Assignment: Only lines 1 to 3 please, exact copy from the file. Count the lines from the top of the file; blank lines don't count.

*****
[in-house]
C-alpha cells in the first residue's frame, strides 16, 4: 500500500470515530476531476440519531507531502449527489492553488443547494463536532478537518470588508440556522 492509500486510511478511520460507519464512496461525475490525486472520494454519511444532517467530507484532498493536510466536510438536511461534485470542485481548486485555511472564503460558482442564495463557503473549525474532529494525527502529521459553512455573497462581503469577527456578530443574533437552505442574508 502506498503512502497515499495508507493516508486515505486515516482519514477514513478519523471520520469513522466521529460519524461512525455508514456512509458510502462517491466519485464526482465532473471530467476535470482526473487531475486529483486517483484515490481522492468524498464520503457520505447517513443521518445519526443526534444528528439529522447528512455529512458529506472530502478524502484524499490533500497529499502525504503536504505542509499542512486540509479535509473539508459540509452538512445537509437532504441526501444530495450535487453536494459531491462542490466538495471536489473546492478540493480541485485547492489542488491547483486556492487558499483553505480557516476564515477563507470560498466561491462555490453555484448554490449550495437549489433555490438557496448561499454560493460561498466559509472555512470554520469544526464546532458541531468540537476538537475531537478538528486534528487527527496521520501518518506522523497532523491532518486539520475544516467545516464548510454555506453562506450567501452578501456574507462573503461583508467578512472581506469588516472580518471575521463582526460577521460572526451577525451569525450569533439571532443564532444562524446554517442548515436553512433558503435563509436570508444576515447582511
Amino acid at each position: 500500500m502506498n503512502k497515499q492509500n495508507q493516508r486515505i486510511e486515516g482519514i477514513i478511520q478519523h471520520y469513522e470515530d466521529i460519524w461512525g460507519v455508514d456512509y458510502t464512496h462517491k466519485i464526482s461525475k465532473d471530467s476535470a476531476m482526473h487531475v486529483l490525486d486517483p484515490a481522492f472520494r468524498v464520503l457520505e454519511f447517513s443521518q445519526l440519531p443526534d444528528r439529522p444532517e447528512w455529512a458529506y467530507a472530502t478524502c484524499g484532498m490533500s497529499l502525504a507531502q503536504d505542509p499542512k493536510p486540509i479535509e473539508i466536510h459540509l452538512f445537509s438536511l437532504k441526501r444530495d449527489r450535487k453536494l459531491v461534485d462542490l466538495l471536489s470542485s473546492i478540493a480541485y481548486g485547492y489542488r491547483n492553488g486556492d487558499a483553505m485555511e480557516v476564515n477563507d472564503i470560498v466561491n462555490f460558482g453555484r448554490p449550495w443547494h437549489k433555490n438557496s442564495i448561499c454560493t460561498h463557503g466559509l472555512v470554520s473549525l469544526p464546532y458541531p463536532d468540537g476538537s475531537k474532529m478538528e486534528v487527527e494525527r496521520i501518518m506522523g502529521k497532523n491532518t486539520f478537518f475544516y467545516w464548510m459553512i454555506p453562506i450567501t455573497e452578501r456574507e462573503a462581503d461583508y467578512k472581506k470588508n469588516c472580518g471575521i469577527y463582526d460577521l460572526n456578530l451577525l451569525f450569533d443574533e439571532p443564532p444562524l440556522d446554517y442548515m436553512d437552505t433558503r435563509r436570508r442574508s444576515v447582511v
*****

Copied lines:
[in-house]
C-alpha cells in the first residue's frame, strides 16, 4: 500500500470515530476531476440519531507531502449527489492553488443547494463536532478537518470588508440556522 492509500486510511478511520460507519464512496461525475490525486472520494454519511444532517467530507484532498493536510466536510438536511461534485470542485481548486485555511472564503460558482442564495463557503473549525474532529494525527502529521459553512455573497462581503469577527456578530443574533437552505442574508 502506498503512502497515499495508507493516508486515505486515516482519514477514513478519523471520520469513522466521529460519524461512525455508514456512509458510502462517491466519485464526482465532473471530467476535470482526473487531475486529483486517483484515490481522492468524498464520503457520505447517513443521518445519526443526534444528528439529522447528512455529512458529506472530502478524502484524499490533500497529499502525504503536504505542509499542512486540509479535509473539508459540509452538512445537509437532504441526501444530495450535487453536494459531491462542490466538495471536489473546492478540493480541485485547492489542488491547483486556492487558499483553505480557516476564515477563507470560498466561491462555490453555484448554490449550495437549489433555490438557496448561499454560493460561498466559509472555512470554520469544526464546532458541531468540537476538537475531537478538528486534528487527527496521520501518518506522523497532523491532518486539520475544516467545516464548510454555506453562506450567501452578501456574507462573503461583508467578512472581506469588516472580518471575521463582526460577521460572526451577525451569525450569533439571532443564532444562524446554517442548515436553512433558503435563509436570508444576515447582511
Amino acid at each position: 500500500m502506498n503512502k497515499q492509500n495508507q493516508r486515505i486510511e486515516g482519514i477514513i478511520q478519523h471520520y469513522e470515530d466521529i460519524w461512525g460507519v455508514d456512509y458510502t464512496h462517491k466519485i464526482s461525475k465532473d471530467s476535470a476531476m482526473h487531475v486529483l490525486d486517483p484515490a481522492f472520494r468524498v464520503l457520505e454519511f447517513s443521518q445519526l440519531p443526534d444528528r439529522p444532517e447528512w455529512a458529506y467530507a472530502t478524502c484524499g484532498m490533500s497529499l502525504a507531502q503536504d505542509p499542512k493536510p486540509i479535509e473539508i466536510h459540509l452538512f445537509s438536511l437532504k441526501r444530495d449527489r450535487k453536494l459531491v461534485d462542490l466538495l471536489s470542485s473546492i478540493a480541485y481548486g485547492y489542488r491547483n492553488g486556492d487558499a483553505m485555511e480557516v476564515n477563507d472564503i470560498v466561491n462555490f460558482g453555484r448554490p449550495w443547494h437549489k433555490n438557496s442564495i448561499c454560493t460561498h463557503g466559509l472555512v470554520s473549525l469544526p464546532y458541531p463536532d468540537g476538537s475531537k474532529m478538528e486534528v487527527e494525527r496521520i501518518m506522523g502529521k497532523n491532518t486539520f478537518f475544516y467545516w464548510m459553512i454555506p453562506i450567501t455573497e452578501r456574507e462573503a462581503d461583508y467578512k472581506k470588508n469588516c472580518g471575521i469577527y463582526d460577521l460572526n456578530l451577525l451569525f450569533d443574533e439571532p443564532p444562524l440556522d446554517y442548515m436553512d437552505t433558503r435563509r436570508r442574508s444576515v447582511v